Strong Academics - STEM

Excelling in STEM

IU Bloomington will achieve national recognition as a leader in undergraduate science, technology, engineering, and mathematics education that develops a scientifically literate citizenry.

This aligns with IU Bloomington Bicentennial Objective Two.


Goal: IU will ensure that our science faculty are engaged with best evidence-based methods for science teaching and cutting-edge learning analytics in science fields; foster cooperation across schools to produce more K-12 science teachers with deep scientific and technological knowledge; and develop signature educational programs that cross school and disciplinary boundaries.

Update: IU Bloomington is among a dozen universities to receive a "mini-grant" from the Association of American Universities -- $20,000 over two years -- to help improve undergraduate education outcomes in science, technology, engineering, and mathematics disciplines. IU's project, "Advancing a Data-Informed STEM Culture: The Mitigating Grade Surprise Collaborative," expands upon existing campus efforts to transform teaching and learning cultures in STEM departments using learning analytics and big data. With support from the grant, IU faculty from five different STEM programs will develop, implement, and assess teaching strategies and active learning interventions designed to address the impact of "grade surprise" -- the difference between a student's expected grade and their actual grade in a course.

The Project STEM 8-week summer internship program invites high school students interested in science and engineering to work with faculty mentors doing college-level research. The program is a collaborative effort between the Department of Psychological and Brain Sciences and the Indianapolis Project STEM.
The Groups Scholars STEM Initiative promotes and enhances the academic and professional experiences of first- generation, underrepresented students in the STEM disciplines through research, structured mentoring, and academic support.

The IU-MSI STEM Initiative, formerly known as the IU-HBCU STEM Initiative, is an academic and research partnership between Indiana University and multiple Minority Serving Institutions that promotes and develops the science, technology, engineering, and math disciplines. Between 2007 and 2018, 269 students participated in the program. The 43 scholars who participated in the STEM SSI during the first six years participated in the follow-up study, and all 43 have successfully completed their undergraduate degrees. Most of these degrees have been in STEM disciplines, including: biology, chemistry, chemistry and biology, human biology, food science and technology, computer science, math education, pharmaceutical sciences, computer engineering, psychology, and civil enginee​ring.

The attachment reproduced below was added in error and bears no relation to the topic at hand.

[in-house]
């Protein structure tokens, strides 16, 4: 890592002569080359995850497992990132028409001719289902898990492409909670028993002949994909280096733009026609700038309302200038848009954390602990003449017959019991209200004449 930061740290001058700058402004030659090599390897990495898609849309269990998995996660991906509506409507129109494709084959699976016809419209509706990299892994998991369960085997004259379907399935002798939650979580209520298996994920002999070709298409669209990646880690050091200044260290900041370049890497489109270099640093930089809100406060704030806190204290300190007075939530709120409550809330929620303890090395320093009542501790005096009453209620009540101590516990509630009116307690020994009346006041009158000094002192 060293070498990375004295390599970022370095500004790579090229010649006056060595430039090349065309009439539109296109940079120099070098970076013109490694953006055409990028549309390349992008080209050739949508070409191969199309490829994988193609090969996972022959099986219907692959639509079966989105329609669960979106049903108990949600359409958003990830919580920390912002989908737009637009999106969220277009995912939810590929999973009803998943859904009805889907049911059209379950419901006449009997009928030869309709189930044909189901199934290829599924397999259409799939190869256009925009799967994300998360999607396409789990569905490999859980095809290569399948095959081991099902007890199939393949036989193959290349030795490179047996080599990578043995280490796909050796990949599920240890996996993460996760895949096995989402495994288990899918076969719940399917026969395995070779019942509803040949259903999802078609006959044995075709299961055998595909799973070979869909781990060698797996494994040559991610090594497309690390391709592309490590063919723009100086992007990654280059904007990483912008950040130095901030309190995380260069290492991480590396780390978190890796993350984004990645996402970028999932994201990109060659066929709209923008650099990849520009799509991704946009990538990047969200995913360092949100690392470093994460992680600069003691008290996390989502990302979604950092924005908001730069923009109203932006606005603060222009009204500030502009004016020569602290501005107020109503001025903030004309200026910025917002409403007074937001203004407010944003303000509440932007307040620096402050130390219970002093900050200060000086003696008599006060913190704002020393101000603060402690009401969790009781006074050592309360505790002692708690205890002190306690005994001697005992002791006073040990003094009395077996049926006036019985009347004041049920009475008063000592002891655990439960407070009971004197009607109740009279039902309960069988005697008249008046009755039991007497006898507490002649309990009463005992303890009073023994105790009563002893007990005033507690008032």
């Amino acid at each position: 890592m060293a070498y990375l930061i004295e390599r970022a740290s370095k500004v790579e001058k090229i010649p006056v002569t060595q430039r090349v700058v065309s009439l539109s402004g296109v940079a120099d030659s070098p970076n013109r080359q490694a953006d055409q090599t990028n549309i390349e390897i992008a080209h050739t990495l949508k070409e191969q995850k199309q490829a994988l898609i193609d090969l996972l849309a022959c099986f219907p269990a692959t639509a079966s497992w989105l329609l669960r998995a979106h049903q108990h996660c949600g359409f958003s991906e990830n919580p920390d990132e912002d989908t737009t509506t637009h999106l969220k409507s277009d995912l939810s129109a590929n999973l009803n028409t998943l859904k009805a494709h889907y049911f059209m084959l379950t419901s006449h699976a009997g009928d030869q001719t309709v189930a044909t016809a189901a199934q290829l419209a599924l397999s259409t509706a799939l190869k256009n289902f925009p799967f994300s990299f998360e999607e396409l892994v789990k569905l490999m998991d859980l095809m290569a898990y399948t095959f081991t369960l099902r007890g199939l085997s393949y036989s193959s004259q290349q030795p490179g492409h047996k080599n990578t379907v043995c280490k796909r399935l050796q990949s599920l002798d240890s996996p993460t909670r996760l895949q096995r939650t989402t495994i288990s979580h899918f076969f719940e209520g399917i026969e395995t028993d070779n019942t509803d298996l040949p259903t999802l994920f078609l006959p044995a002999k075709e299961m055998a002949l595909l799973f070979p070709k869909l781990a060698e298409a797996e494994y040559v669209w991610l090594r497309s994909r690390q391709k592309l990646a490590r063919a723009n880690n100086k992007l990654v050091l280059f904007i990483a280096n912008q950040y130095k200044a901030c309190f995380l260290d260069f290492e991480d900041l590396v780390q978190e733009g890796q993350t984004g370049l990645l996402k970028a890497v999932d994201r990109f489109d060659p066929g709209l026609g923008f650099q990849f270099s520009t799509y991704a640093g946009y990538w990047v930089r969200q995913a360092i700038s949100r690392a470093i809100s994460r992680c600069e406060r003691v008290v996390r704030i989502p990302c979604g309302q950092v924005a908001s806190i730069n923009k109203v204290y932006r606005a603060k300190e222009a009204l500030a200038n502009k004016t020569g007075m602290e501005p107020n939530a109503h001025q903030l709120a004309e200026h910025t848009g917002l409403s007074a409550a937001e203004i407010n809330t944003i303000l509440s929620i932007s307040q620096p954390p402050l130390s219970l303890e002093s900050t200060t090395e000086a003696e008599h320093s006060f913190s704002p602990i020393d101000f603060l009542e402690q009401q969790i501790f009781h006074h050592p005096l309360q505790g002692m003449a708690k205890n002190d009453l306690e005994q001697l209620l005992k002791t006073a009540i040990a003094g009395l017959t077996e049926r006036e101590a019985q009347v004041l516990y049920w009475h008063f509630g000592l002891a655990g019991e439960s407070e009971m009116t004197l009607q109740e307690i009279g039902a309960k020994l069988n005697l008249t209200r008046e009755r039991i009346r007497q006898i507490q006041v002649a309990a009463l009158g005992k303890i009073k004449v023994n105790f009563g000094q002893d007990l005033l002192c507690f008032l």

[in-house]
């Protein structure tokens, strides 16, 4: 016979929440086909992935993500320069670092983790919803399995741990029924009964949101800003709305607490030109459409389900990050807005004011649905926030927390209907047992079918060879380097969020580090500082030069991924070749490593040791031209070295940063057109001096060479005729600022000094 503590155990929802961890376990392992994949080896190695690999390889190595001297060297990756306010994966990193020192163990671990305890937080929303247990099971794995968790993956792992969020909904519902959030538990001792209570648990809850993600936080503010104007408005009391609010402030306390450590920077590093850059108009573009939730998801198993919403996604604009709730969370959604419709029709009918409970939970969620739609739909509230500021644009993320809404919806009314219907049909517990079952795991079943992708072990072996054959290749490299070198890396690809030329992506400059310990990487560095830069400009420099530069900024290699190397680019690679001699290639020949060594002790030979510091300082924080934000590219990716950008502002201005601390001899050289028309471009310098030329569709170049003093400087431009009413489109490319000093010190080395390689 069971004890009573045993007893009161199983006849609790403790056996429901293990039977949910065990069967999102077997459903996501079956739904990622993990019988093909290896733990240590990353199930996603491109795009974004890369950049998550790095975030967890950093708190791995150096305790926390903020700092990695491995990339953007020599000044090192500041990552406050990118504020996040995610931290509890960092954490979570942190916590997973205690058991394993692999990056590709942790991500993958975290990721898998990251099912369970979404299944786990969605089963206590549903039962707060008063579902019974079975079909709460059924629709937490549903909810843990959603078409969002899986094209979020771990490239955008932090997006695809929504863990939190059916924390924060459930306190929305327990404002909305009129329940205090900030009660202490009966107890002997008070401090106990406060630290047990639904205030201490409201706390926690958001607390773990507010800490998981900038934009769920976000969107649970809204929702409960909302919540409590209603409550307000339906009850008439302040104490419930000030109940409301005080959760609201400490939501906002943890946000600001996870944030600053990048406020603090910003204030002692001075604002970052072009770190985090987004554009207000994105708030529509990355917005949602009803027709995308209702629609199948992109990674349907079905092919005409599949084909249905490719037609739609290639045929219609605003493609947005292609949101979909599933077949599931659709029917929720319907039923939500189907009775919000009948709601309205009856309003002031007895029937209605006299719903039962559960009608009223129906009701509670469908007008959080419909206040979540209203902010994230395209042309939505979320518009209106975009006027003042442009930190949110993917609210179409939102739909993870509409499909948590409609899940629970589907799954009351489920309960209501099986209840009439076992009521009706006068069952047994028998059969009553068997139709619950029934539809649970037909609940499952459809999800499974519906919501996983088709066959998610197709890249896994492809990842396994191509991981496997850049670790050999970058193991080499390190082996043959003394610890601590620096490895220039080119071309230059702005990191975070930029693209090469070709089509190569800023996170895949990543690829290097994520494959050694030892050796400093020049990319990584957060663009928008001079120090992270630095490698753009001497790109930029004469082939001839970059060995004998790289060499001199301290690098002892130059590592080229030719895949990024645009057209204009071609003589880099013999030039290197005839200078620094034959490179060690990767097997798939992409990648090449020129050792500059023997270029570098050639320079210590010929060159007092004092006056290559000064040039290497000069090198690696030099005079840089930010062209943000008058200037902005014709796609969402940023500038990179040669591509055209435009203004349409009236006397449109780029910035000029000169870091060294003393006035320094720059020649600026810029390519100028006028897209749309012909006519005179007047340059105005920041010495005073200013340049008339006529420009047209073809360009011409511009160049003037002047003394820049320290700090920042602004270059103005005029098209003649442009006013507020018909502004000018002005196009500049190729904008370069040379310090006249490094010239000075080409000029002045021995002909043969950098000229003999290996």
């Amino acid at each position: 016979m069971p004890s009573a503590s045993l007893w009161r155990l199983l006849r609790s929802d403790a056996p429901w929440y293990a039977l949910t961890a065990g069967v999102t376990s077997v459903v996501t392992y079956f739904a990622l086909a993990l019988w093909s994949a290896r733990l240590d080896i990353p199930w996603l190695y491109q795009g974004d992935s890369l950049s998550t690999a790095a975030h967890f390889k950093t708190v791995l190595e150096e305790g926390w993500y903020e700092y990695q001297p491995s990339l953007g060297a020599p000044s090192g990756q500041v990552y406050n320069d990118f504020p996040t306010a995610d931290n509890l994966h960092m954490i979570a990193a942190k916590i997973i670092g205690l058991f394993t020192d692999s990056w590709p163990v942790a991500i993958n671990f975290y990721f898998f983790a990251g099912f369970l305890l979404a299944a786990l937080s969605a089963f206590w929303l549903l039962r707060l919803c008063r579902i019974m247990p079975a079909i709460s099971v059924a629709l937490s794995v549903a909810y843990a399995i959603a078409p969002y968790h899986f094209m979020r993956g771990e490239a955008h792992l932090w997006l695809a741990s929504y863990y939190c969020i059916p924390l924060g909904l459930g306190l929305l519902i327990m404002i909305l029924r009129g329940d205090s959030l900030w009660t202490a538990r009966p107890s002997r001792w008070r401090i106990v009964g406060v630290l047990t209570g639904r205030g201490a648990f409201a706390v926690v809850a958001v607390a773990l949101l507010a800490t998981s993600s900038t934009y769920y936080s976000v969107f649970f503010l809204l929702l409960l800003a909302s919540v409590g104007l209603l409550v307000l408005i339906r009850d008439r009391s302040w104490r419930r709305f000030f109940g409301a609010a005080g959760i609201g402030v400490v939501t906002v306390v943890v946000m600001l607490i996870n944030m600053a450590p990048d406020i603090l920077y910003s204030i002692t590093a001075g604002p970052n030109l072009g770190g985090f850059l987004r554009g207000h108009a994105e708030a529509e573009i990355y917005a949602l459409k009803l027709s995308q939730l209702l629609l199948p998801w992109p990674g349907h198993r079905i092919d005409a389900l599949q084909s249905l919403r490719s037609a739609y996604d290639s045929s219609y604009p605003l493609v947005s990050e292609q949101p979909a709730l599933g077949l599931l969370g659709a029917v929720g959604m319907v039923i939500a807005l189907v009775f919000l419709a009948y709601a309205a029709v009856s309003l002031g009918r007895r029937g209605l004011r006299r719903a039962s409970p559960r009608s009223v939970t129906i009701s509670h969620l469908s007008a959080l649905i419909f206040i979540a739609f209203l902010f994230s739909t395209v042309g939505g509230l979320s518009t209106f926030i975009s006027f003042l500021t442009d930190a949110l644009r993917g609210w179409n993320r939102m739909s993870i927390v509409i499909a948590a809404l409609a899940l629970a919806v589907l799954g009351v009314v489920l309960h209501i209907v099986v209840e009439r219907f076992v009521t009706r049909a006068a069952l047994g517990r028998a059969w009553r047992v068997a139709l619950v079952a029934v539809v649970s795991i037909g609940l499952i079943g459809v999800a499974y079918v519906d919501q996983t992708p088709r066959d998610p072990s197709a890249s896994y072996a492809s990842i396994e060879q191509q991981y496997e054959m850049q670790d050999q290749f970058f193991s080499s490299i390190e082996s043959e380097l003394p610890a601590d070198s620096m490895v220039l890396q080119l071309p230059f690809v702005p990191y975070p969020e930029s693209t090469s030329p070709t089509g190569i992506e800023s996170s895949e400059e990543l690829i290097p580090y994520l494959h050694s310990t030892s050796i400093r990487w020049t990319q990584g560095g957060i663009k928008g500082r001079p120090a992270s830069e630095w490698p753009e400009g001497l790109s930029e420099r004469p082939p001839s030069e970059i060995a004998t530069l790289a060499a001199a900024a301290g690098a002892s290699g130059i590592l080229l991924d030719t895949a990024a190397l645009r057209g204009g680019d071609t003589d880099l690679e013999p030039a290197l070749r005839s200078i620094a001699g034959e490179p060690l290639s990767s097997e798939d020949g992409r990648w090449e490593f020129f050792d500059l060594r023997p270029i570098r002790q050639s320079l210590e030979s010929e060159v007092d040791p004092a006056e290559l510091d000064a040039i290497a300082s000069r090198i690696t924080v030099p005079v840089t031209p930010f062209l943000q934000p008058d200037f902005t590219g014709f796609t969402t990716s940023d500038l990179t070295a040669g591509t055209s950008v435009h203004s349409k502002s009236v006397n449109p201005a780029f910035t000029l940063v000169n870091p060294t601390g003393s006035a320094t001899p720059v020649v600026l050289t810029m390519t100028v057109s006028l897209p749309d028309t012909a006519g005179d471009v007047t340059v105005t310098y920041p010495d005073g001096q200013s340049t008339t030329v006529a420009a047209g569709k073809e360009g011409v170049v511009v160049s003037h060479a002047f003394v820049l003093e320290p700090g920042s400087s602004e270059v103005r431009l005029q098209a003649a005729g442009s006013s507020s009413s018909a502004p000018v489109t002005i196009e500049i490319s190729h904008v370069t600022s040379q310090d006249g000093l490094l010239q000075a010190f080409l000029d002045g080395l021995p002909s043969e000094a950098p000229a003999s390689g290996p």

At the time of the survey, over half (51%) of the 43 respondents indicated that they completed a master’s program and 23% are currently enrolled. Two respondents were applying to master’s programs. One of the main objectives of the STEM SSI is to assist students in obtaining their PhDs, and 30% of the respondents have completed a PhD program, while 14% are currently enrolled. Two scholars were applying to PhD programs at the time of the survey. Based on previous trends, it is expected that 10% of STEM SSI participants will have obtained their PhDs within 10 years of beginning the program. If students who were part of the STEM SSI program did complete their PhD degrees within this time frame, it would significantly exceed the national rates of PhD recipients by almost double.

Women in technology

Goal: Build the impact and reach of the Center of Excellence for Women in Technology and partner with employers to collaborate on 21st-century STEM workforce competencies.

Update: The Center of Excellence for Women in Technology has grown its reach and impact by creating new sessions, courses, and positions.